Hemel woman among convicted criminals in the Eastern Region ordered to repay £2.25m in 2020
Among the criminals was a jailed Hemel Hempstead woman who was ordered to sell her house to repay money she stole
Convicted criminals across the region have been forced to repay over £2.25m in 2020 following work by specialist financial investigators from the Eastern Region Special Operation Unit (ERSOU).
Between January and the end of November, investigations led by ERSOU’s Regional Economic Crime Unit (RECU) into those convicted of crimes such as drug dealing and money laundering, among others, successfully led to £2,252,145 in money and assets being confiscated.
In addition, a further £1.3m in compensation was secured for victims who lost money through crime such as fraud.
Another £623,000 in cash, typically found by officers when searching suspects or undertaking warrants at locations where criminals are thought to operate, was successfully forfeited through court orders.
In Hertfordshire, a Hemel Hempstead woman jailed for stealing from a company, was ordered to to sell her house to repay the money she stole in November. Read full story here.Other highlights across the region included:
Bedfordshire – Enquiries are continuing into more than £500,000 in cash seized as part of Operation Costello, following the National Crime Agency’s breaking of the Encrochat encrypted mobile phone network used for drug dealing and other high value crime.
Cambridgeshire - A jailed drug dealer who helped sell cocaine and ecstasy was ordered to hand over assets worth £250,000 in July.
Essex – In November, a man was handed a court order to repay money earned from producing and intending to sell prohibited drugs.
Kent – A man who stashed £630,000 in supermarket and sports bags at his Dartford home was been jailed and confiscation proceedings are ongoing.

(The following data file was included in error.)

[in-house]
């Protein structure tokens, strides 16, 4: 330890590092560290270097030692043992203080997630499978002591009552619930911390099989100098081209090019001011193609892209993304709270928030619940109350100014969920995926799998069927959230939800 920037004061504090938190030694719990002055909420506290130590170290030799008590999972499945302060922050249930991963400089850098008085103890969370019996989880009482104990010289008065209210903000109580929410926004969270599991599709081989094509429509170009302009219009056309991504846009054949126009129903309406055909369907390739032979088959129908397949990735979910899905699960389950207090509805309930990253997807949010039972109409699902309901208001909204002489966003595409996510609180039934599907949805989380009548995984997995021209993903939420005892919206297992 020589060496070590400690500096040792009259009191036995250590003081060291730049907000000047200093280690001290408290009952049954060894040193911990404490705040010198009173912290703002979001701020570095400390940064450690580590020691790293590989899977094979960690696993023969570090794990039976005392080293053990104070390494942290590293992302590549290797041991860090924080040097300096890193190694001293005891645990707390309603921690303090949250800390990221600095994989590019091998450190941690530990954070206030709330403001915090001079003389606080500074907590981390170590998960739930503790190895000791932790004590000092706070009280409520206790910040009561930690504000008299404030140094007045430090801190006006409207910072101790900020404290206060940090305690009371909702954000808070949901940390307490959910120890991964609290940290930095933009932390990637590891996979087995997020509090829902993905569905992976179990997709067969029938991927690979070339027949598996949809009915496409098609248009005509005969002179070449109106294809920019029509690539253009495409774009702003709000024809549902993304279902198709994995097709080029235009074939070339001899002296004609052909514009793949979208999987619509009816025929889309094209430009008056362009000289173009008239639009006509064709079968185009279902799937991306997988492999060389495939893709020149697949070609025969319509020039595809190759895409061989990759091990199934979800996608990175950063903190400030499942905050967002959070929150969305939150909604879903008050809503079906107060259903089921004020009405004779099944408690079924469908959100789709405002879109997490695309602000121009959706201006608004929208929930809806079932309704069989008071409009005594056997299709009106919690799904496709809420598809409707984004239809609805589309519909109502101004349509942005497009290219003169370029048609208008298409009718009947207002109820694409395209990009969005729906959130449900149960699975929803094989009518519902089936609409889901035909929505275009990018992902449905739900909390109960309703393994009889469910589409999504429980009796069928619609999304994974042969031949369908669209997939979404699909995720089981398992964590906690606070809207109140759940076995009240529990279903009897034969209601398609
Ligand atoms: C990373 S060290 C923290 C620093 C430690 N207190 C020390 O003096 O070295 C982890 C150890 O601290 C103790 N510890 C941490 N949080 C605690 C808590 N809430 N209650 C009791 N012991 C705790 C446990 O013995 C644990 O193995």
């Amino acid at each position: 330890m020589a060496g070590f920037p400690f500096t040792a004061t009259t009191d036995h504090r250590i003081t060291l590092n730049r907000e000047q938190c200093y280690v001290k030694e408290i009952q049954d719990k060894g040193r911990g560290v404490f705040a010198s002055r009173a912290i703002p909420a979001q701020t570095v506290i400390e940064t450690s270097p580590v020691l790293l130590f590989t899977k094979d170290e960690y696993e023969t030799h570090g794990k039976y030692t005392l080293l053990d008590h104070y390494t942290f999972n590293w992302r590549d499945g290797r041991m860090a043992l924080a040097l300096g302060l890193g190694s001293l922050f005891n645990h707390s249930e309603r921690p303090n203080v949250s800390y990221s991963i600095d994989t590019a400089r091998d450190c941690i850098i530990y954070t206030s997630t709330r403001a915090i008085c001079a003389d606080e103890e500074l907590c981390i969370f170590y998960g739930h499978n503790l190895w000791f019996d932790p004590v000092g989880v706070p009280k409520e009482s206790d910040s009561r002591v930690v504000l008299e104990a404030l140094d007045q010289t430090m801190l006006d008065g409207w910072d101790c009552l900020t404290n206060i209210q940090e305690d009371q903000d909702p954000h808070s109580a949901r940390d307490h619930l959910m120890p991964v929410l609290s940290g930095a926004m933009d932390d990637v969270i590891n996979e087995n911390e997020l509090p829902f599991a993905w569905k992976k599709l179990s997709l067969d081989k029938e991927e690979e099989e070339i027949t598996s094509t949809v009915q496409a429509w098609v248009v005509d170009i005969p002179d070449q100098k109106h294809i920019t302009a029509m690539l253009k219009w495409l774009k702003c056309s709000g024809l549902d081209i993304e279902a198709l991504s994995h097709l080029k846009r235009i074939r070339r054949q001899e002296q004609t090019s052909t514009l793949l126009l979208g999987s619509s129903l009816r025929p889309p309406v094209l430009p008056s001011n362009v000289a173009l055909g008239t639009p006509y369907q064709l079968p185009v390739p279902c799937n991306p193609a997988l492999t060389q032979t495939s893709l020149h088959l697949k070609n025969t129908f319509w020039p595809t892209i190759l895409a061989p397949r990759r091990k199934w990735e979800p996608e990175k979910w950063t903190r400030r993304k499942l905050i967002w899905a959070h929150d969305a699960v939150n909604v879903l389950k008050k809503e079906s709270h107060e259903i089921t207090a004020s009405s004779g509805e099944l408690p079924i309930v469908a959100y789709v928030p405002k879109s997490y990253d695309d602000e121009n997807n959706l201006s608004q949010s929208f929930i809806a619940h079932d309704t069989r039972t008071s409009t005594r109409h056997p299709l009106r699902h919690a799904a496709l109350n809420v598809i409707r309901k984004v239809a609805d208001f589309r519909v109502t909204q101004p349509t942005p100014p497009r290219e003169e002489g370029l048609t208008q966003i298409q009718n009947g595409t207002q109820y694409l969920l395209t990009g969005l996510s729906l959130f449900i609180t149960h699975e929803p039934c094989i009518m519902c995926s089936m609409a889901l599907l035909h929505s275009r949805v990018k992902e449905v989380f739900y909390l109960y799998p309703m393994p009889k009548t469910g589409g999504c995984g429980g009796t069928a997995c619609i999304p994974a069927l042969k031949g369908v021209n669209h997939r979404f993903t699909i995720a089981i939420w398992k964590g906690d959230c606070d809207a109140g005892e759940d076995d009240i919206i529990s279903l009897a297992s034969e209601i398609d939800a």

Norfolk – A woman jailed for defrauding the charity she worked for was ordered to repay over £120,000.
Suffolk – In May, a cannabis producer was ordered to pay back more than £15,000.
ERSOU works alongside the region’s police forces to reclaim money and assets from convicted criminals who operate across Bedfordshire, Cambridgeshire, Essex, Hertfordshire, Kent, Norfolk and Suffolk.
Kathryn Holloway, Bedfordshire’s Police and Crime Commissioner who leads the ERSOU governance board said: “Despite all the difficulties of remote working as a result of the pandemic, the relentless detectives and financial investigators of ERSOU have tenaciously pursued those who have benefitted from criminality across our region. In just one superb example in Kent, having targeted an Organised Crime Group importing heroin and cocaine, the team gained not only a 20 year prison sentence for the defendant but also a confiscation order for £3m.
"The assets recovered included a 1955 Chevrolet Dragster to be sold at auction, realising £95,507.40 towards the order.
“Proof that they stick with a case to reclaim the proceeds of crime is the case of a subject who in 2007 was found guilty of selling counterfeit goods and received a confiscation order of £55,000.
"Revisiting the case 12 years later, the asset recovery team found he owned a property with enough equity to repay this in full.
"The judge increased the order by £43,000 adding a default sentence of 18 months in prison. This is a team that’s determined to drive home the message that, ultimately, crime won’t pay in this region."
In cases where individuals have been the victim of fraud, and where the team has been able to secure money back from the offenders who were responsible, this is often given straight back to the victim in compensation.
In situations where offenders do not pay back the money required as part of a Proceeds of Crime Act (POCA) court order, they face extended periods in jail and are still required to pay back the full amount.
Detective Chief Inspector Simon Williams, head of the RECU, said: “Our teams have been working relentlessly throughout the year to pursue those we know have profited from illegal means, often through activity such as drug dealing which have far reaching consequences throughout our communities.
“POCA investigations can often be protracted and complex, but the dedication of our teams to take back the money acquired by criminals through causing misery demonstrates how just how committed we are to ensuring offenders pay the price for their actions, even if they’ve already been convicted.
“Even when offenders have spent the money on things such as gambling, the team work with those companies to secure whatever they can to compensate the victims.
“I’d like to thank everyone involved for their tenacity and hard work throughout this incredibly challenging year.”